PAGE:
Spend money to save the poor: Why a rate cut is of no use

A rate cut is of no use, spend on infra etc that gives the poor jobs; give forbearance to MSMEs as they are hurting.

cash, Analysts noted that SaaS and cross-sector technologies are the most attractive opportunities in the next three to five years.inflow
Analysts noted that SaaS and cross-sector technologies are the most attractive opportunities in the next three to five years.

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The funds should be channelled into smaller businesses, which could be given a line of credit and allowed a moratorium for tax payments, maybe even loan re-payments.

It is clear now that the economy is going into a prolonged downswing, and chances of a 5% growth in FY21 are slim. Unless the government steps in with some stimulus, even a 4.6-4.7% GDP growth looks like a tall ask. While there is a clamour for a rate cut, that could prove less useful at this point because corporate credit risk is set to deteriorate sharply, and banks should be very cautious. But, a fiscal stimulus of at least Rs 1-1.5 lakh crore is needed even if tax collections come in well below targets—they could fall short by 30-35%. We need to keep the economy going, and this isn’t the time to worry about high fiscal deficits.

The Rs 45,000 crore that the government is expected to mop up from the higher levies on auto fuels will come in handy; with Brent crude trading at sub-$28/barrel, it could hike levies further. It should. This time around, though, the government should not make the mistake of frittering away resources on large and highly profitable companies—never in India’s tax history has a measure been so ill-thought-out and ill-timed, and cost us so dearly.

No tax-breaks for India Inc, and no tweaking the rules to benefit investors in stocks, or mutual funds. The funds should be channelled into smaller businesses, which could be given a line of credit and allowed a moratorium for tax payments, maybe even loan re-payments.

The government would do well to spend on projects—construction of infrastructure, roads—to ensure daily wage earners are able to make a living, and small farmers, too, could be helped. Those most vulnerable to losing their incomes are workers in the informal or unorganised economy—waiters, truck and taxi drivers, salespersons, shop assistants, etc. While the corona pandemic could end by early May, this category would, nonetheless, be the worst hit.

It is wishful thinking as the government doesn’t seem to be serious about meaningful reform, but this is a good time to roll out labour reforms. By protecting labour, the government has only frightened the corporate sector from hiring; easier hire-and-fire rules would encourage them to take on more people. And, if we can bring down wage costs, we stand some chance of competing with peer economies.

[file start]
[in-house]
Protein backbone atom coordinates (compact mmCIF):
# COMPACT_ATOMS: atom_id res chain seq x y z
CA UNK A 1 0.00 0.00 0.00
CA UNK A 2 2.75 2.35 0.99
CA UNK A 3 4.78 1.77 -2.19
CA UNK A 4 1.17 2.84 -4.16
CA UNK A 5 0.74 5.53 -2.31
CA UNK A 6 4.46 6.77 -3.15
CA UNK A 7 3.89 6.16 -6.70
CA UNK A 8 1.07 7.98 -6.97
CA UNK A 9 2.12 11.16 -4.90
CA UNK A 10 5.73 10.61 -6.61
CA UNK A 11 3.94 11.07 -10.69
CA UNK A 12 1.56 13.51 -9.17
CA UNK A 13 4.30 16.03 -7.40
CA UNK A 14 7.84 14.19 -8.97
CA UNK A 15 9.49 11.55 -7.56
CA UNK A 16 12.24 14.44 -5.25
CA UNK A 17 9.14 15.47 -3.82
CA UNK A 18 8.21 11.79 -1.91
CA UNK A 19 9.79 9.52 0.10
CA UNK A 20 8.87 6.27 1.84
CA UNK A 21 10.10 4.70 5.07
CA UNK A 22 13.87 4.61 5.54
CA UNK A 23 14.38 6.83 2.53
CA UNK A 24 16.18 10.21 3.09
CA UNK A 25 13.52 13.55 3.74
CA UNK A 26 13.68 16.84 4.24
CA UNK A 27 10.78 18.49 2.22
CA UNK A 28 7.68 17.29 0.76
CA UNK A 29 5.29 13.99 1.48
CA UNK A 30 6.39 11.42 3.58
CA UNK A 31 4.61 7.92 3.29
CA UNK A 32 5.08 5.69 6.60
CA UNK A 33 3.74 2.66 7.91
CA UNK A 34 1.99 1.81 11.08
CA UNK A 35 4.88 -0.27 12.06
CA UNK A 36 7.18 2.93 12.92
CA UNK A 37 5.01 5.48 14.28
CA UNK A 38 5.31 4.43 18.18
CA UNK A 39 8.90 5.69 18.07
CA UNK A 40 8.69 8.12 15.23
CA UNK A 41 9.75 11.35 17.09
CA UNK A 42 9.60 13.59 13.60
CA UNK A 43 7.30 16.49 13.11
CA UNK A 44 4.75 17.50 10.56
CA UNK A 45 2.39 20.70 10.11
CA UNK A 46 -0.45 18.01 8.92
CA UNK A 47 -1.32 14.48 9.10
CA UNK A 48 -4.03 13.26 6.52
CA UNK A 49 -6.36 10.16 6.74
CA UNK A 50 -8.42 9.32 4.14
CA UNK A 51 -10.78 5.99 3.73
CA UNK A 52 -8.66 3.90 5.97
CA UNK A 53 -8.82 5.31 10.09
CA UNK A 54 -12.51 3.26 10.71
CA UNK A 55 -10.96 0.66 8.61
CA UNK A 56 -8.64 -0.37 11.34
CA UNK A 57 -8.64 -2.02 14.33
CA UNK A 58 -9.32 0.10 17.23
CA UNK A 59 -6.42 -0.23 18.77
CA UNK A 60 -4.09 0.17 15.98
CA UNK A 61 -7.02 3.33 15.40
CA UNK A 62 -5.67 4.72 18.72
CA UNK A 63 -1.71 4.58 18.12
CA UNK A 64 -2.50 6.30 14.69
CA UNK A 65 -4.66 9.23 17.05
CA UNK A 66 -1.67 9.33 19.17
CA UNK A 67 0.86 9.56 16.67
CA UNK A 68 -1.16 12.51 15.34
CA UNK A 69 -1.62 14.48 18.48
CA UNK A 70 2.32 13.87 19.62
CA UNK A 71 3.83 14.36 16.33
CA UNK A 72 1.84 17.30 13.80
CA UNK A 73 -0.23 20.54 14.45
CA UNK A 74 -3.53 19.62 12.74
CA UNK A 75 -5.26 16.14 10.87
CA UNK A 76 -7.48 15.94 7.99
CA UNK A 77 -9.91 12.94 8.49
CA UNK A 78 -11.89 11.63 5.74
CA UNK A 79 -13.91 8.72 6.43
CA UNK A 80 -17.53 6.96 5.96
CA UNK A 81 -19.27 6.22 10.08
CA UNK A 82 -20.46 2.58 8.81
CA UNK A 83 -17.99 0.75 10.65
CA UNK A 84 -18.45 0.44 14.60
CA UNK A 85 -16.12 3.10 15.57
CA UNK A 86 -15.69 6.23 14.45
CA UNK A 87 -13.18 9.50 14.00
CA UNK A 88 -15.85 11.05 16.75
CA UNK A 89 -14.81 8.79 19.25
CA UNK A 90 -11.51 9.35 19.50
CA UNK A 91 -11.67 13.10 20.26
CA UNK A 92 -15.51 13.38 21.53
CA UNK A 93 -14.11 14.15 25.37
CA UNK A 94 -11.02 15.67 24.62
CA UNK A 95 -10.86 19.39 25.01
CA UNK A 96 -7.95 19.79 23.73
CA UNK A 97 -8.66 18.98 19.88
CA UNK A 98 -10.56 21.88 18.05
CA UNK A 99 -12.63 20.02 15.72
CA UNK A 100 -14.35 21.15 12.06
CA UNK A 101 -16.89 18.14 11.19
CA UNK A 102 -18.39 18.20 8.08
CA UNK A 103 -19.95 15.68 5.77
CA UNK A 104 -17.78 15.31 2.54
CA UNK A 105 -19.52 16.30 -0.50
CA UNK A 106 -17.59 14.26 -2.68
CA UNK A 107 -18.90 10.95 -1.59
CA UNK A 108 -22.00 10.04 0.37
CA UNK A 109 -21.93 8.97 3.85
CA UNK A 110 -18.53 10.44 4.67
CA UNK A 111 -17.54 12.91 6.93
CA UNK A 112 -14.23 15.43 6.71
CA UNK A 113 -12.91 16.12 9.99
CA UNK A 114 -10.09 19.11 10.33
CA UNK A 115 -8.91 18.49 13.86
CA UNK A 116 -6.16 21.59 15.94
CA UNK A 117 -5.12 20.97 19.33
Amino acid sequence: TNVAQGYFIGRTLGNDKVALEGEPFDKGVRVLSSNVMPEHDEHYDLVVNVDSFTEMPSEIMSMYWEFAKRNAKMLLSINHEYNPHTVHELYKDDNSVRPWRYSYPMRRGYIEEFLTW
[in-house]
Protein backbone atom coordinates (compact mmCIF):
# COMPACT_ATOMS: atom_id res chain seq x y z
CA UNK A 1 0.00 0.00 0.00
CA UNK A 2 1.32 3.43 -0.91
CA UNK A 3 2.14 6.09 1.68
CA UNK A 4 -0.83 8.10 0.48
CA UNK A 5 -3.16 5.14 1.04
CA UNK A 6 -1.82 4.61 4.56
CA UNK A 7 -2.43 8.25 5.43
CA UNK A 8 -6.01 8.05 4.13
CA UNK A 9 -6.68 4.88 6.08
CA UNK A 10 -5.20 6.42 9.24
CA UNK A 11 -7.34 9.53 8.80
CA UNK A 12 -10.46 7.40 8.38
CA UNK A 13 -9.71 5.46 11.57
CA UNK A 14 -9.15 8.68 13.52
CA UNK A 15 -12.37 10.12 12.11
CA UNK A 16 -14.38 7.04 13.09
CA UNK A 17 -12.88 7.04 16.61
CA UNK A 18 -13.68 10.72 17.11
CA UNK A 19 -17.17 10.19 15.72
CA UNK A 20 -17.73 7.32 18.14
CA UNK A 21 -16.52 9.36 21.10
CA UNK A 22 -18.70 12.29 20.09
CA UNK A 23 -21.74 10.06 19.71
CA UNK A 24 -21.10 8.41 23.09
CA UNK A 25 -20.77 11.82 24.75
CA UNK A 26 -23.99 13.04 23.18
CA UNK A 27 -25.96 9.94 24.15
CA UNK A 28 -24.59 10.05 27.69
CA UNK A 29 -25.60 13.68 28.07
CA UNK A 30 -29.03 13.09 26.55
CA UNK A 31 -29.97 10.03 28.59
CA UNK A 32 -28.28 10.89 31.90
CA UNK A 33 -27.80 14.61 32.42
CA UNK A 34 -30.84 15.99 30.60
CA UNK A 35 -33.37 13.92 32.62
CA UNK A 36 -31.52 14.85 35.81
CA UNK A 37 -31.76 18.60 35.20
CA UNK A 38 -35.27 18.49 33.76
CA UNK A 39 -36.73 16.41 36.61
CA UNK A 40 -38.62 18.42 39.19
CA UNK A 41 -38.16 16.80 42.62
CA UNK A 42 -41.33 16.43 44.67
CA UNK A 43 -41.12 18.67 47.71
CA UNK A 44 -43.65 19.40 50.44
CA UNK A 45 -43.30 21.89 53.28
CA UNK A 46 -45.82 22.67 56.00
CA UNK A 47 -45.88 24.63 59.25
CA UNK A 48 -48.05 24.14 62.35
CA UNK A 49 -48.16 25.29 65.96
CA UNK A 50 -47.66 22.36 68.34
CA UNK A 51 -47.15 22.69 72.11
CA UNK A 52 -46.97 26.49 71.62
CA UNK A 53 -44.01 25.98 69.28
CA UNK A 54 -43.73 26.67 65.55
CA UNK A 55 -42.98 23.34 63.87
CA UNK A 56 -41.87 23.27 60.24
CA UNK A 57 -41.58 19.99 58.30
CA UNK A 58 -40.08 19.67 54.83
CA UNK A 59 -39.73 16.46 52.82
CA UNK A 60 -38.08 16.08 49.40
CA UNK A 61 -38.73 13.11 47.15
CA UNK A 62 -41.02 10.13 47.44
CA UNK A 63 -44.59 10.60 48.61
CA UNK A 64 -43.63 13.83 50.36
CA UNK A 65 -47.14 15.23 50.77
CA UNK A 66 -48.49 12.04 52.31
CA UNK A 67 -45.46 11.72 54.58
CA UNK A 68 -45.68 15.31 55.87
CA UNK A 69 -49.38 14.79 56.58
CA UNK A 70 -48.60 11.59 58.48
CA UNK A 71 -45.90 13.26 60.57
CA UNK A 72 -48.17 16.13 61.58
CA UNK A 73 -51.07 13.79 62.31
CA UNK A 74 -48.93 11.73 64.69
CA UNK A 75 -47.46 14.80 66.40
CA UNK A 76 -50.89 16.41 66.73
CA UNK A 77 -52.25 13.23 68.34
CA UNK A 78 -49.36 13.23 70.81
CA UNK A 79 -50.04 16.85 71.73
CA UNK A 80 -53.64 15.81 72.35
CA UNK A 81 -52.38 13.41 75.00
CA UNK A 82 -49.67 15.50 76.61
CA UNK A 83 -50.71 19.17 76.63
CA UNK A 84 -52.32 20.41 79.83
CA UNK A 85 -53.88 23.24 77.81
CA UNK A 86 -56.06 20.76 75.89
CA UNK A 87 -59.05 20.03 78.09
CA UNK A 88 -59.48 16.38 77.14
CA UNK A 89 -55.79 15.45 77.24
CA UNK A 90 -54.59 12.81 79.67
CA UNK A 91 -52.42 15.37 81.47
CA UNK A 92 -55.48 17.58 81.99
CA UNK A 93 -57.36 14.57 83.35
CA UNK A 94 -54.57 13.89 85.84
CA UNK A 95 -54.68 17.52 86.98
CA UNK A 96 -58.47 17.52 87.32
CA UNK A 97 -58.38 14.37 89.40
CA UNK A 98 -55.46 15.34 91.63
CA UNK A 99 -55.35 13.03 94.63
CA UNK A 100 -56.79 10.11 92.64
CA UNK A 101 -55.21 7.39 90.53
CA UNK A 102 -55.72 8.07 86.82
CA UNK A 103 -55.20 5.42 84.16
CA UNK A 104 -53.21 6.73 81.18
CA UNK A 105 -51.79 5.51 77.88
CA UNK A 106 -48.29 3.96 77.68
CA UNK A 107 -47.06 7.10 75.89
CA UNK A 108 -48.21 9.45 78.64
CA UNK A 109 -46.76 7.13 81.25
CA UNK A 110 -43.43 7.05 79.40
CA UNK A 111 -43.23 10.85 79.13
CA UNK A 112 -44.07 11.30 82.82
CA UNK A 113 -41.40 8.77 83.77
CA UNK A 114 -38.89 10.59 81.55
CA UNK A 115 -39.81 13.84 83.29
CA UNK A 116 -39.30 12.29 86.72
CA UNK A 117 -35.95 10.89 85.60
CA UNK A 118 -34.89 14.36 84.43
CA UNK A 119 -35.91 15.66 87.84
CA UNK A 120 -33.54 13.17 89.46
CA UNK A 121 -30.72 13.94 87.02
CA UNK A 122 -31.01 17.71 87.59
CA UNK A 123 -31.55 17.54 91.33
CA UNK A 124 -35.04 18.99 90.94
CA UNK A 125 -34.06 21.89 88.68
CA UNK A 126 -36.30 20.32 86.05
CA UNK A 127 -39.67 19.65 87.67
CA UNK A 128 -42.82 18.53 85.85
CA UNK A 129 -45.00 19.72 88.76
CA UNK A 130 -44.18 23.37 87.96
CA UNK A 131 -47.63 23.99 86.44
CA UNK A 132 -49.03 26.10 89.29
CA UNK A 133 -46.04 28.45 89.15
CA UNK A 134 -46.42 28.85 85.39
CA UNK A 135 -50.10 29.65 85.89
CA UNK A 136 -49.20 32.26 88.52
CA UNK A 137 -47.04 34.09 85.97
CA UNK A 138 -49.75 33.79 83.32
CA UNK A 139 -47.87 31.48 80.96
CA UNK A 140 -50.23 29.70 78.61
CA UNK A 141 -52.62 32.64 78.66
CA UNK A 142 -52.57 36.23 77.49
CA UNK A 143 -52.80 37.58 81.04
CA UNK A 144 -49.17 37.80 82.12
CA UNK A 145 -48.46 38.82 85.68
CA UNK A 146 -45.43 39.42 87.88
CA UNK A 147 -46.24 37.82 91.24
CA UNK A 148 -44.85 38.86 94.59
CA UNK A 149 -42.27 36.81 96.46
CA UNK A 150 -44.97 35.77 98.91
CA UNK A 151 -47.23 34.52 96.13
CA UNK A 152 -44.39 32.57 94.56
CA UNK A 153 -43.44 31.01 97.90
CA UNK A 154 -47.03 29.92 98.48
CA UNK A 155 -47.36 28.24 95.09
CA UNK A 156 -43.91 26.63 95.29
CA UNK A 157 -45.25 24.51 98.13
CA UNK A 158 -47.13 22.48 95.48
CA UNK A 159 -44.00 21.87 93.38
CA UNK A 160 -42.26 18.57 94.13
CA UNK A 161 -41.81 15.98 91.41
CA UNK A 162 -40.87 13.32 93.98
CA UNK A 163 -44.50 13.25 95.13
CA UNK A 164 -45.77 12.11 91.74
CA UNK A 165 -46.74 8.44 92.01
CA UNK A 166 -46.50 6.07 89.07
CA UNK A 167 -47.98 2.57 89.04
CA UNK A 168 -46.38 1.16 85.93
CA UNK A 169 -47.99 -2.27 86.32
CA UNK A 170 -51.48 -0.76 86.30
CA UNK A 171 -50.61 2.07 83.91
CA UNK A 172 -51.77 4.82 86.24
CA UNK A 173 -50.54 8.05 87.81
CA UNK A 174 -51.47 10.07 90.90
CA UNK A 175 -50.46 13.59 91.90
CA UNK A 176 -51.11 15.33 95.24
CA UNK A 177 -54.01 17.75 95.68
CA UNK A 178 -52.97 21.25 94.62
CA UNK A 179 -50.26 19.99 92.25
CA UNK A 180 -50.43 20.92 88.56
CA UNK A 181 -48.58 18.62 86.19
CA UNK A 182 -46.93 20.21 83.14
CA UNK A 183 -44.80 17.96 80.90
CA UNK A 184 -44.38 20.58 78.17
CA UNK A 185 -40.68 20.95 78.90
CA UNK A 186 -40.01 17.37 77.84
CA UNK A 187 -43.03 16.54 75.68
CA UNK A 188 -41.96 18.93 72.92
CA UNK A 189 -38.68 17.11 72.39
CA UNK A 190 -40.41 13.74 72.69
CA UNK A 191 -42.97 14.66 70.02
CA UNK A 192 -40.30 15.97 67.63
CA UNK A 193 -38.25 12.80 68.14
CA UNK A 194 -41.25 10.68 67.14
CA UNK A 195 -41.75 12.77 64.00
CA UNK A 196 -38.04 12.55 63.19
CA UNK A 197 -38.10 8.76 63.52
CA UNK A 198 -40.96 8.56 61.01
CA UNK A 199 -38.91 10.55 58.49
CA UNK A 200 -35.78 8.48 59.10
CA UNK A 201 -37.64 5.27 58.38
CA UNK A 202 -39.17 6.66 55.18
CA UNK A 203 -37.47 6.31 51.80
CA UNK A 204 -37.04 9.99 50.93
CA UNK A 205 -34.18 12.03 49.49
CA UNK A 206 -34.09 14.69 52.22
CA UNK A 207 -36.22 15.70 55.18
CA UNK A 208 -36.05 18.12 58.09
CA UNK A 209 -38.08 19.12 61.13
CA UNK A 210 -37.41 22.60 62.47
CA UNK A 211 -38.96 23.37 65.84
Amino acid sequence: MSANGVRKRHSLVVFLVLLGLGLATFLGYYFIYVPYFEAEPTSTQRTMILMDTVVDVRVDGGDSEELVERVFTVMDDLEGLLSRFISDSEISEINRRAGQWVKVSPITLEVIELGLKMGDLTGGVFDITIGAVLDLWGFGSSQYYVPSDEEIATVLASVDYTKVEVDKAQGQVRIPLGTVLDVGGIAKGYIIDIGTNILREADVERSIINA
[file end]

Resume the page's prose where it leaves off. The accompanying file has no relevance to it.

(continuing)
Meanwhile, RBI could consider some forbearance on asset classification for MSMEs; a 50 basis point rate cut, should it happen, can, at best, spur lending at the margin. Those who believe the loan markets will take off are underestimating the extent to which finances of businesses can deteriorate, and risk perceptions; judging by the recent spike in corporate bond yields, it is evident lenders are already cautious. Remember, loan growth has trended down to near-two year lows, dropping to sub-6%, and this was before we realised what coronavirus can do to us. There is some Rs 3 lakh crore of liquidity lying around, but banks don’t want to lend. Are we expecting risk-averse banks to turn adventurous at a time when businesses are surely going to becoming weaker? That is unlikely. From a borrower’s point of view, the already small appetite could become smaller. No promoter is going to invest because interest rates have fallen 50 bps; in fact, real lending rates have actually gone up by about 50-60 bps in the past few months. The collapse in demand—for goods and services—exacerbated by the epidemic, will see production being scaled down. Given the uncertainty surrounding businesses, jobs, incomes, and even wealth, few individuals would want to leverage themselves at this point.

To be sure, MSMEs will need credit; the disruption will all but choke off their cash flows. From a lender’s point of view, however, it is critical to use capital carefully, and to lend only to the soundest and sturdiest of businesses; it may sound harsh, but there is little point throwing good money after bad, and any additional lines of credit should be sanctioned only where it is certain that the money will be put to good use. In times of severe supply chain disruptions, it is difficult to use working capital efficiently. But, capital is precious—because there is so little of it, and it is becoming costlier by the day—and so, must be put away. Indeed, even before one talks of growth capital, it looks like banks are going to need a lot more capital for provisions; there is likely to be a sharp increase in defaults, and NPAs are now certain to rise for a host of sectors like construction, real estate, telecom, tourism, transport, and hundreds of companies are likely to be downgraded.

The fact is that even the best and biggest of companies are going to be impacted, and as cash flows weaken, bankers will not be able to justify additional credit. MSMEs are going to be in even bigger trouble because they simply do not have the financial wherewithal to tide over a crisis of this nature. If, as S&P says, global recession is here, and the global economy will grow at 1-1.5%, and Asia-Pac at less than 3% in 2020, India’s exports, which are already under-performing, will be badly hit. But, we must protect the banks.

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